Professor Gerald Torres
There are many claims in Walter Olson's brief post, some empirical, some not, most simply unexceptional. Let's agree that the dust up around Professor Warren has to be understood in the context of a partisan political contest for the US Senate and a bureaucratic choice by one law school or another. So, for purposes of the discussion about diversity in the workplace it is a non-issue.
Let's also agree that the faculty members of color in American law schools are scarcely of one mind on any subject except perhaps the idea that having a more diverse academy is good for the academy and the profession. Even on this one there is probably little agreement about what the exact contours of diversity entail. Nonetheless, the question of whether having a diverse faculty and a diverse student body is a net good might revolve around any number of poles really, but certainly at least two. Those two poles are central to the mission of law schools and they are whether such diversity is better for training lawyers and whether it improves the quality of legal scholarship. Again, the answers to these questions are empirical and I think it is clear that where the empirical investigation is undertaken (and unfortunately here the bulk of the evidence comes from the business school and business literature), it tends to point in the direction of supporting diverse learning environments. Why would this be true?
Scott E. Page, a professor of complex systems at the University of Michigan, suggests a number of compelling reasons for maintaining a diverse learning environment. When looking at the ways groups solve problems Professor Page noticed something we all intuitively understand: if you approach a problem with a wide variety of tools the chances of achieving an optimal solution are increased. When people with diverse perspectives work together and capitalize on their individual expertise, they are more likely to produce innovative solutions to complex problem than do lone thinkers.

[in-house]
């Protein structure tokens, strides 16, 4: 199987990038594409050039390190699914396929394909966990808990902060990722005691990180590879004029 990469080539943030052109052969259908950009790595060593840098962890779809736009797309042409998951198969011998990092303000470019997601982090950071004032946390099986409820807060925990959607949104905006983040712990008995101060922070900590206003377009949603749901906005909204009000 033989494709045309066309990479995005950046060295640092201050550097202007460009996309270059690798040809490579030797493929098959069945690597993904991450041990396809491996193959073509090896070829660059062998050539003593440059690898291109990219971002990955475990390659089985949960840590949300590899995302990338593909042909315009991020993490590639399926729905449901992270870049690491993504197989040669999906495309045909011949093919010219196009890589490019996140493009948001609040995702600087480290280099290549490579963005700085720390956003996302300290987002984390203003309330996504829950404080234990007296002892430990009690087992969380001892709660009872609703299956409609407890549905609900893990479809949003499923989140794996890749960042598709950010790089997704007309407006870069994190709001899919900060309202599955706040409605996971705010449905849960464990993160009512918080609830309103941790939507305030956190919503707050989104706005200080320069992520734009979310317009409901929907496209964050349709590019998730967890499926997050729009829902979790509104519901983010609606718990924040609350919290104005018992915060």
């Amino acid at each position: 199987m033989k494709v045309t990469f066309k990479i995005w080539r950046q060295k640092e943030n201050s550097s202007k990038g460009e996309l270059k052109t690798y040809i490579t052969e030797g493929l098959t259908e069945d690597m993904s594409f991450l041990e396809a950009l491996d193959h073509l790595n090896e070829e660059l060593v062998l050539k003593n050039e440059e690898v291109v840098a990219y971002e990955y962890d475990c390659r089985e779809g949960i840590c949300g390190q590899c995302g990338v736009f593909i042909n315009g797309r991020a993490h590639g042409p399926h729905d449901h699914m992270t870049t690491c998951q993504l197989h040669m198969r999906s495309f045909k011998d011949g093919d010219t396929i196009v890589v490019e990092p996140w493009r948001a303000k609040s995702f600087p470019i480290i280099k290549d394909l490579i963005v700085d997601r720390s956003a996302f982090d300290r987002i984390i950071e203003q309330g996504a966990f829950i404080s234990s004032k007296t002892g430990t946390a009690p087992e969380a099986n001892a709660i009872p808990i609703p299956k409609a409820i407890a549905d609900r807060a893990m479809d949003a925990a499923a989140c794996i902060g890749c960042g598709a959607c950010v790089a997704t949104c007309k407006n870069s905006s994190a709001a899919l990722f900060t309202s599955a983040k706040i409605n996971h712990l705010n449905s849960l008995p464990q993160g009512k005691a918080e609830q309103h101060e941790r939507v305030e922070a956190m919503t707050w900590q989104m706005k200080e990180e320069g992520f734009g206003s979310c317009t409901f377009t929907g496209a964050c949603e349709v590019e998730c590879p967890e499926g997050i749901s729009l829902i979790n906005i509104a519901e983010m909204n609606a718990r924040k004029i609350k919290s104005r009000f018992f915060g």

The key to Professor Page's analysis is what he calls toolbox diversity. Without suggesting that race or ethnicity is a way to predict in advance how any particular person might think, it is not a stretch at all to think that how someone grows up might affect how he or she approaches problems. Thus taking those facts into account as you construct a group will help produce a richer problem solving, learning and teaching environment. For example, growing up Indian on a reservation might give you a different perspective on the meaning of sovereignty than growing up in Washington, D.C. or growing up in one of the fifty states or Puerto Rico.
Consider another example paraphrased from Scott Page: if you can only hire two people and three people apply and you give them all a test in which John gets seven of ten questions right, and Ryan gets six of the ten questions right and Jamal gets five of the ten questions right, you might not want merely to rely on the number of questions the applicants got right. If, for example, Jamal got the three questions right that John got wrong, it might make more sense to hire John and Jamal, even though Jamal got the fewest answers correct than it would be to hire John and Ryan if those two missed the same questions. By hiring John and Jamal you have increased the tool box diversity of your group. This improves the likelihood that your group will be able to solve the problem confronting them as well as to solve a greater range of problems.